Memory Fourteen

search It was 1954 already and I was in the final stages of my post-grad work and had started copying notes, drawings, graphs and tables. My pregnant wife, Doris was busy in her spare time and at weekends typing my thesis on her little non-electric typewriter. She was still going to work at the BBC and was beginning to show signs of pregnancy, but felt well and happy.

NHS.svgDoris joined a National Health program for first-time mothers at Parsons Green Hospital. She imgrescame home with orange juice, cod liver oil and all sorts of supplemental vitamins and literature. In early April, Doris resigned from her job, after ten years, with the Overseas Division of the BBC. There were several office parties and a lot of farewell lunches. It was nice to have her home with me where I was doing most of my writing.

At the lab, I still had to make two or three more runs, gathering data and confirming some of the statements I had made in my thesis. I found out the procedure for submitting a thesis and arranged for three copies to be bound if it was approved and accepted. My work had to satisfy Professor Newitt as my internal examiner and Martin Ruheman, my external examiner. Dr. Ruheman was the author of the only book I have ever seen on “The Separation of Gases.” He had also designed the only plant in England that was making gasoline from coal.

I had kept British Oxygen Company advised of my schedule and I met with one of their officers to discuss employment. This resulted in an offer to be a Senior Research Engineer with an annual salary of seven hundred pounds. I was too shortly be without money and with an unemployed wife and baby, my estimate of what I would need to start my family came to a much higher figure. I had no idea of the going rate for a Ph.D. graduate with little industrial experience, so I started trying to find out.

About the 17th of May, my typist started having baby pains and we went to Parsons Green Hospital and got her checked in and settled. The next three days were agony for me because I could not get information from the hospital and I could only visit for a half hour in the evening. Having a baby under National Health rules means you have no control whatsoever. There was no way to discuss what was or was not happening. All I could do was shut up and wait. (This is exactly what one nurse told me to do.)

I had another problem. Dr. Hunt wanted to go on a tour for a week to some golf courses in France, Belgium and Switzerland and wanted me to drive him and be a golf partner. We had been told that Doris would be in the hospital for two weeks after the baby was born. Doris knew how badly I wanted to go and she said I could go as soon as the baby was found to be with no problems. I was not particularly proud of myself, but I told Dr. Hunt I would go as long as the baby was all right. I am sure all who read this, will agree it was a rotten thing to do, but I did it.

Our baby finally came on the 20th of May (Eliza Doolittle  day in “My Fair Lady”).  I got a call from the hospital telling me that we had a girl. I was a bit disappointed but I set to work phoning everyone on a list that Doris had given me. This took a half hour and as I finished, the phone rang and it was a nurse saying she had made a mistake and we had a boy. I happily called all Doris’ list again. Doris had heard the nurse telling me it was a girl and she had been shouting at her, but too late.

Through college contacts and with my friend, Roger Sargent, who was working for L’Air Liquide in Paris, I was able to have an interview with their English representative. At the same time, Douglas Eyre, another post-grad in our cryogenic group was also expecting to get his Ph.D. and was looking for a position. Eventually, we went together to be interviewed by L’Air Liquide. They were ready to offer us employment in Paris, but wanted us both to spend six months in their Canadian subsidiary’s office in Montreal. We would both be Senior Process Engineers at a Canadian salary of 5,700 dollars per year. Without knowing anything about the cost, or the standard, of living in Canada, we both thought this was better than we could do in England, and we agreed to go.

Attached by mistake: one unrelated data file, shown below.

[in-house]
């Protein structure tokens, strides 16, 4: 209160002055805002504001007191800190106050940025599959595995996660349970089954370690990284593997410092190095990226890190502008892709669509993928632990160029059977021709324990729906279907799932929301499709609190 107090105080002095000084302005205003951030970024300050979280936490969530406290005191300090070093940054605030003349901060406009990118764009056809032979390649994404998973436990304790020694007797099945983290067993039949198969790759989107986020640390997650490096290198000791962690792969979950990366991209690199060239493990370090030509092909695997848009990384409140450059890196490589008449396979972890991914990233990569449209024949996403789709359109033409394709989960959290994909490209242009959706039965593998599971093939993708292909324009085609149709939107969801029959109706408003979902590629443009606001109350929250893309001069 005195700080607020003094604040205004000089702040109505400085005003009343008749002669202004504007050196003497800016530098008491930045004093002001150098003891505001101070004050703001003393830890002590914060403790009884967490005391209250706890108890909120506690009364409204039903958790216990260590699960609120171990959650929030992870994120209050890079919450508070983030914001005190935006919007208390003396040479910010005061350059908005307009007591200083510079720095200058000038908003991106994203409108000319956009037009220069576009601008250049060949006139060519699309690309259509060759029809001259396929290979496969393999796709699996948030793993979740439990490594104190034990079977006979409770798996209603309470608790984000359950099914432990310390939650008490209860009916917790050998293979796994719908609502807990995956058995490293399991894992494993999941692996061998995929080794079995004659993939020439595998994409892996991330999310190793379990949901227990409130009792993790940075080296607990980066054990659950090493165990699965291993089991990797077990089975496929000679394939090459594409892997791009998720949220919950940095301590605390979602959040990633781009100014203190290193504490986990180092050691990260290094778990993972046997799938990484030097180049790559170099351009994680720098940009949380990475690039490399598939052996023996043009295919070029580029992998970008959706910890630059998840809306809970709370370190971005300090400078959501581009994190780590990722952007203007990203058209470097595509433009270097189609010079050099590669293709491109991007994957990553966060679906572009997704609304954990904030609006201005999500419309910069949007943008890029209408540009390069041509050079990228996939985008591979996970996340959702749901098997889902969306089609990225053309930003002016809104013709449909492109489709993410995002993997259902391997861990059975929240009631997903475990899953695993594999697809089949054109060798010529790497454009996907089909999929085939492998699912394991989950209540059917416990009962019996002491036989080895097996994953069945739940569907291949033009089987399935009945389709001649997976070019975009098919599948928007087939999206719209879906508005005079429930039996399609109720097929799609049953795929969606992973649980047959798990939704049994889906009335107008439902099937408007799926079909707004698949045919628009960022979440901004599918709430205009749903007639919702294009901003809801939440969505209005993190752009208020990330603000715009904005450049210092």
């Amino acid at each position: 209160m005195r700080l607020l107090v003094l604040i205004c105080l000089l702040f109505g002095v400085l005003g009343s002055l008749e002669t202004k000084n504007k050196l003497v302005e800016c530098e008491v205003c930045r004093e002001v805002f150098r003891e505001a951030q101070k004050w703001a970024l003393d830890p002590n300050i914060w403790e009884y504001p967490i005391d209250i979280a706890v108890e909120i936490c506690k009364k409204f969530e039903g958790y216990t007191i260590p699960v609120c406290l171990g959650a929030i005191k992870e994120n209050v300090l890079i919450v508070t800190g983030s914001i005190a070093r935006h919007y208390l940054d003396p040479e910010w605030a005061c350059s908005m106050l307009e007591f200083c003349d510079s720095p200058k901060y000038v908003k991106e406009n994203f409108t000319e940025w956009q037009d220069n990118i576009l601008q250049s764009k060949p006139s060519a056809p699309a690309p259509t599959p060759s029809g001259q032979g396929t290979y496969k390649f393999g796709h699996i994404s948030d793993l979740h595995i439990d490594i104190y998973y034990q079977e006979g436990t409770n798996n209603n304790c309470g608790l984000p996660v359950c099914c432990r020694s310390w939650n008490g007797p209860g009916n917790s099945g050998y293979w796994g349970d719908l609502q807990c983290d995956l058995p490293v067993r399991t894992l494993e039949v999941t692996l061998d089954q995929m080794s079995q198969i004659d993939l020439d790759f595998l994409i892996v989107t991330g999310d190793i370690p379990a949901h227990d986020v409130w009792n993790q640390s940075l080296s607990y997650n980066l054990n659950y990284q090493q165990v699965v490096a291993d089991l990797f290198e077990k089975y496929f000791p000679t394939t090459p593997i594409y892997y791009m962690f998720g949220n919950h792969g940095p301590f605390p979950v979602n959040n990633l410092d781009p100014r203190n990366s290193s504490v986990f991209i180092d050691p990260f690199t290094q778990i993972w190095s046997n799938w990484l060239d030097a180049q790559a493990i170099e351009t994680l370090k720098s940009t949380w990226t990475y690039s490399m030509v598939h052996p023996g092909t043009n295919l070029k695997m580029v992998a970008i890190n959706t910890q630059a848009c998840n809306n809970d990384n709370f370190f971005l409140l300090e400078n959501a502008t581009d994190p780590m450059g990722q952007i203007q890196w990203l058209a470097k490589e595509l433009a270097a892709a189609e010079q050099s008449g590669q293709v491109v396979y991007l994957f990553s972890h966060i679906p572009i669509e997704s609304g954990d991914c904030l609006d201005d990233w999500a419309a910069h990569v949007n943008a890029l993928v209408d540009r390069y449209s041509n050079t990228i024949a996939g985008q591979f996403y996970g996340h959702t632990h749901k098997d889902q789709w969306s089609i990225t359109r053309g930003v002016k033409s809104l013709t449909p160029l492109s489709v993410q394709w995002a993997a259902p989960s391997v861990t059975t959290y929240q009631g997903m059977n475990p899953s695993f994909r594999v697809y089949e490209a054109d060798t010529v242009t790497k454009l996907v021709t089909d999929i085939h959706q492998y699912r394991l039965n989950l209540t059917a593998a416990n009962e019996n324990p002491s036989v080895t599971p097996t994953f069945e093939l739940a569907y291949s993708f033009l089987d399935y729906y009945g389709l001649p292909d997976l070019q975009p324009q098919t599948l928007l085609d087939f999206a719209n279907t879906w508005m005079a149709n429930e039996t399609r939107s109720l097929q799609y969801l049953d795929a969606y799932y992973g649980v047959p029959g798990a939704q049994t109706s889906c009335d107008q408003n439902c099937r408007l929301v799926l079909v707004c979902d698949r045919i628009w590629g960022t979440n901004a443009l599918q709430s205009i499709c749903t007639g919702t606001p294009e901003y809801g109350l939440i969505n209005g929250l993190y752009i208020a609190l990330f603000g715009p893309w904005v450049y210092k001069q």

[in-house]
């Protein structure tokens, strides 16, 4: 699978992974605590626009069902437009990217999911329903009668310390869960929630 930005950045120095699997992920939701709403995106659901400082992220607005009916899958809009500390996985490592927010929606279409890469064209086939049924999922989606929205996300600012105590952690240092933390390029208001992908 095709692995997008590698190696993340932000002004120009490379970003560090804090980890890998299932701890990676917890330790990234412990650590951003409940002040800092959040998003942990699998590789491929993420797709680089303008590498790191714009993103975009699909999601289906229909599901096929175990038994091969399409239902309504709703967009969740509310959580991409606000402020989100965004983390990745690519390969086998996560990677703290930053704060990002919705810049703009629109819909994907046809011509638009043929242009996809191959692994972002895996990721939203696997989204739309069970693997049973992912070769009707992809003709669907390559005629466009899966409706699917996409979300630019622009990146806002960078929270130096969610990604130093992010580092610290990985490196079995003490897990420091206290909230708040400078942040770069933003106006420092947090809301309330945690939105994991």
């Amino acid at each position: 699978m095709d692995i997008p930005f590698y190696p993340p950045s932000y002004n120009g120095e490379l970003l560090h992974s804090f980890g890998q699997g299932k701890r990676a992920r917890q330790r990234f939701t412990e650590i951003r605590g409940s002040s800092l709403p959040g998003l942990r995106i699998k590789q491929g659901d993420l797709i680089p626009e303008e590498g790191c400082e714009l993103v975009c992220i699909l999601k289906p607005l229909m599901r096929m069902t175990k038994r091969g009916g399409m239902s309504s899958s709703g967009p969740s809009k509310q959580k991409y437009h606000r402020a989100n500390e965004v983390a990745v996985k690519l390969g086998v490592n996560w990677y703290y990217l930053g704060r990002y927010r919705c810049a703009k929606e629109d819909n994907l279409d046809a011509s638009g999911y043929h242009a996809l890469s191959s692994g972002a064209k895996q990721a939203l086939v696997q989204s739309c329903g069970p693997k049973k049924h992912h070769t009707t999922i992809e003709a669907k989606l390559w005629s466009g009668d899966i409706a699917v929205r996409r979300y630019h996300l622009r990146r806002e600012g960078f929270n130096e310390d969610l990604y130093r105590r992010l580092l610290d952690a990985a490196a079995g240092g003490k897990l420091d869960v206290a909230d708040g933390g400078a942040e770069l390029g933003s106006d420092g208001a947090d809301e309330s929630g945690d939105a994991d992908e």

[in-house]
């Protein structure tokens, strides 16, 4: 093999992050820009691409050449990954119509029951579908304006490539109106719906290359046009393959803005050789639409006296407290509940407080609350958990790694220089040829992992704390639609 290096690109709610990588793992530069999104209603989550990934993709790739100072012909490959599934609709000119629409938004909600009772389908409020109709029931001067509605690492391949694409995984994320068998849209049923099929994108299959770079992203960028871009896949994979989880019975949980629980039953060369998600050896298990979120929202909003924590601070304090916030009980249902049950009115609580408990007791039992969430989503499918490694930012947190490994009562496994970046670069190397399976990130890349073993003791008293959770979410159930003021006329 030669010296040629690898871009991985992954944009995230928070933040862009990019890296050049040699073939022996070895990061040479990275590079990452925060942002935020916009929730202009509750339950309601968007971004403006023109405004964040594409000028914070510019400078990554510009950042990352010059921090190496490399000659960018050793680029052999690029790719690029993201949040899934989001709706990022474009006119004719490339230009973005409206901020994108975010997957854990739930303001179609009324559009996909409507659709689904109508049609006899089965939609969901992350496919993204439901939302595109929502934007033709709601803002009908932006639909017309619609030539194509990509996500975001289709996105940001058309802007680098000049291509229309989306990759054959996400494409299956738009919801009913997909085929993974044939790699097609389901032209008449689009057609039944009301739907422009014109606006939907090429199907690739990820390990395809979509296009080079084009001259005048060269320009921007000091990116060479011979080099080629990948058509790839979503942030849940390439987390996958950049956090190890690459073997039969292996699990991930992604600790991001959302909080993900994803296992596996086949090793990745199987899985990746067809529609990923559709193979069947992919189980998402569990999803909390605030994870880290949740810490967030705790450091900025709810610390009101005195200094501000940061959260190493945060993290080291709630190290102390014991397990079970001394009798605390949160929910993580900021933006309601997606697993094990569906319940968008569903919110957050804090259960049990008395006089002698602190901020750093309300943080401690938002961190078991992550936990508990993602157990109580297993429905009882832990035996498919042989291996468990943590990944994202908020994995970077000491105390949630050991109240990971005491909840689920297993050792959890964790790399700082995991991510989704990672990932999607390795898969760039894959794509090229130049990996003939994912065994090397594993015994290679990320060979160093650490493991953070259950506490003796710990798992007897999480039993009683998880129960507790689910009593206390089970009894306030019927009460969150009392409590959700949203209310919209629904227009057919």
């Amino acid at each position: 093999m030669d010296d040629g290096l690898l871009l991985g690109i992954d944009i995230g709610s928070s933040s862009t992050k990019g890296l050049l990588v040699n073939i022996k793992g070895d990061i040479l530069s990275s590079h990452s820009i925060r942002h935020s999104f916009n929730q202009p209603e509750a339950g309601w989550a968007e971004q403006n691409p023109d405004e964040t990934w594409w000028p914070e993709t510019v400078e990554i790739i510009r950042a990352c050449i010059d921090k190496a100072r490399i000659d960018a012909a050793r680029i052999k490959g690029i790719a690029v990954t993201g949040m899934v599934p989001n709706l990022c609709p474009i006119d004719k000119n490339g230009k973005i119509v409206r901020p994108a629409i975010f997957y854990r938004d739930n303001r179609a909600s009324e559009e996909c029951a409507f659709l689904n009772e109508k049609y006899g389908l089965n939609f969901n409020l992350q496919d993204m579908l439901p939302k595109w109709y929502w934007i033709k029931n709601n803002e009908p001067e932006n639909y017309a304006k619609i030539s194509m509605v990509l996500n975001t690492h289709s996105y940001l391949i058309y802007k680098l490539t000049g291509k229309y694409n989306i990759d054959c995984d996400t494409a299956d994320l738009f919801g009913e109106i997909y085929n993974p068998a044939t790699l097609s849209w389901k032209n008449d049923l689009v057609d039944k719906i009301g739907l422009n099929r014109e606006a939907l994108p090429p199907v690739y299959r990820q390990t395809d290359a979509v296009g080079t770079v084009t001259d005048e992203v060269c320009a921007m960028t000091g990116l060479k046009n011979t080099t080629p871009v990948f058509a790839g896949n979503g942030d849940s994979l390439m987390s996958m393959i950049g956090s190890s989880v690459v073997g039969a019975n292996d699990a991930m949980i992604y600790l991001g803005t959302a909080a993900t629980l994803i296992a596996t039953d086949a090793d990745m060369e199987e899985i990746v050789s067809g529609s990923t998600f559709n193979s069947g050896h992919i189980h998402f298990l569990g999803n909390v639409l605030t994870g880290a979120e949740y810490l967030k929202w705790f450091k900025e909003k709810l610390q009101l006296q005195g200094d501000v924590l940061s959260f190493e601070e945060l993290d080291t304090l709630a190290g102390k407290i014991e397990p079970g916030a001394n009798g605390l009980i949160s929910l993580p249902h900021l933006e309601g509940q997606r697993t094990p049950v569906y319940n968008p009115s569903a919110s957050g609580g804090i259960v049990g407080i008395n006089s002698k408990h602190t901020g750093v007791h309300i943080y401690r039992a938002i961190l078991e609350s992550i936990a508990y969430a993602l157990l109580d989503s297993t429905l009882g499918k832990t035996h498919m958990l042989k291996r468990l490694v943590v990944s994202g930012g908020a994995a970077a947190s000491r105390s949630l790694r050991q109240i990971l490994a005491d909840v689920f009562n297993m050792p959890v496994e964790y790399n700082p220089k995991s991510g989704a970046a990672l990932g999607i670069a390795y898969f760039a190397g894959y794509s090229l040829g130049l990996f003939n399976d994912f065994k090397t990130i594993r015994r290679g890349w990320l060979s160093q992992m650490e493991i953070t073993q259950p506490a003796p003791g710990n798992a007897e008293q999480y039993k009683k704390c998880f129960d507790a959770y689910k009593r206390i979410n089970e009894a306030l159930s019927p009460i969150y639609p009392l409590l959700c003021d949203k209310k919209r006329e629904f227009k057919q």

After I had seen our baby boy, Nigel Kenneth, I made sure all was well with the baby and Doris, and I took off for Peterborough to get Dr.Hunt and his new Buick car. We crossed from Dover to Calais and played golf at Waterloo, St. Cloud in Paris, Mont Agel above Monte Carlo, Lake Como and Crans-sur-Sierre near Geneva. We were back home in eight days and I found that Doris’ cousin Frank had got Doris and baby Nigel out of the hospital and comfortably at her mother’s home. Her mother did not want us to take the baby away to our flat, but we did and were soon settled into a new routine. I continued working on my thesis, staying up all night one night. Doris remembers sitting on the bed, nursing Nigel while she proof read some of my pages.

We had already got plane reservations to leave London on August 7th and we still had quite a bit to finish. We still had enough time to do everything for my thesis and to also decide what we were going to take to Canada. On the morning of August 7th, I took my thesis copies to Professor Newitt and was told I would be advised if I had my degree in about six weeks. I also learned that I would be awarded the Diploma of the Imperial College, D.I.C. I liked the sound of Kenneth Glover, Ph.D., B.Sc., D.I.C., A.C.G.I. The last one, ACGI, is Associate of the City and Guilds Institute and comes automatically with a B.Sc.

We were taking two suit cases, a carry-cot with a 12 week old baby and 600 Canadian dollars into a new life, in a new country and we nervously wondered if we were doing the right thing. The answer is another memory for another day.

One thought on “Memory Fourteen

  1. Pingback: Guest Memory Two: Nigel Glover | Texas Limey

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